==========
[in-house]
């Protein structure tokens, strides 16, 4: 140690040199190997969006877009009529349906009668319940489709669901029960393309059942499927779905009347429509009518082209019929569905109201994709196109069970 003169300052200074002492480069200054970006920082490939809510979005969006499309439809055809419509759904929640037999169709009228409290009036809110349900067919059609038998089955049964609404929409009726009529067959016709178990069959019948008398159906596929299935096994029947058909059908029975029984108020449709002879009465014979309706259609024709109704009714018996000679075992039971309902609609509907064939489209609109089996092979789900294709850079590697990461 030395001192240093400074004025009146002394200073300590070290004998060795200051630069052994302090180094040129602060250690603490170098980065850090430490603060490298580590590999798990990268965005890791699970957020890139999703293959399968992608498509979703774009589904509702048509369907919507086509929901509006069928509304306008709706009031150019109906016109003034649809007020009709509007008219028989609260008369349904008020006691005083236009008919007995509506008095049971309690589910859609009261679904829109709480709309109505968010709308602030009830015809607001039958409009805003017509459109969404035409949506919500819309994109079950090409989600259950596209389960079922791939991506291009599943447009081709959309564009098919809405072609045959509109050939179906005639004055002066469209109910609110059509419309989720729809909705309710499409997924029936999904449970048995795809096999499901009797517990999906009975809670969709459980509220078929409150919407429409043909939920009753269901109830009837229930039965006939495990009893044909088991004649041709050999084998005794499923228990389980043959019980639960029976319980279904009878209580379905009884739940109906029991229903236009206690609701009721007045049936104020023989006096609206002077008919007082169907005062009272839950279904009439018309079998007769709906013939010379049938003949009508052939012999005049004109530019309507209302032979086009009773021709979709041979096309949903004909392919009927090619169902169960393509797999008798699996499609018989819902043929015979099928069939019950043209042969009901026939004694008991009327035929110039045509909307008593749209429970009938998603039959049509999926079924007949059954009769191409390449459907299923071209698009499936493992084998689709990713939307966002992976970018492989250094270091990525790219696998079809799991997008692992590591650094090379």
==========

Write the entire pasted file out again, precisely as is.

[in-house]
């Protein structure tokens, strides 16, 4: 140690040199190997969006877009009529349906009668319940489709669901029960393309059942499927779905009347429509009518082209019929569905109201994709196109069970 003169300052200074002492480069200054970006920082490939809510979005969006499309439809055809419509759904929640037999169709009228409290009036809110349900067919059609038998089955049964609404929409009726009529067959016709178990069959019948008398159906596929299935096994029947058909059908029975029984108020449709002879009465014979309706259609024709109704009714018996000679075992039971309902609609509907064939489209609109089996092979789900294709850079590697990461 030395001192240093400074004025009146002394200073300590070290004998060795200051630069052994302090180094040129602060250690603490170098980065850090430490603060490298580590590999798990990268965005890791699970957020890139999703293959399968992608498509979703774009589904509702048509369907919507086509929901509006069928509304306008709706009031150019109906016109003034649809007020009709509007008219028989609260008369349904008020006691005083236009008919007995509506008095049971309690589910859609009261679904829109709480709309109505968010709308602030009830015809607001039958409009805003017509459109969404035409949506919500819309994109079950090409989600259950596209389960079922791939991506291009599943447009081709959309564009098919809405072609045959509109050939179906005639004055002066469209109910609110059509419309989720729809909705309710499409997924029936999904449970048995795809096999499901009797517990999906009975809670969709459980509220078929409150919407429409043909939920009753269901109830009837229930039965006939495990009893044909088991004649041709050999084998005794499923228990389980043959019980639960029976319980279904009878209580379905009884739940109906029991229903236009206690609701009721007045049936104020023989006096609206002077008919007082169907005062009272839950279904009439018309079998007769709906013939010379049938003949009508052939012999005049004109530019309507209302032979086009009773021709979709041979096309949903004909392919009927090619169902169960393509797999008798699996499609018989819902043929015979099928069939019950043209042969009901026939004694008991009327035929110039045509909307008593749209429970009938998603039959049509999926079924007949059954009769191409390449459907299923071209698009499936493992084998689709990713939307966002992976970018492989250094270091990525790219696998079809799991997008692992590591650094090379």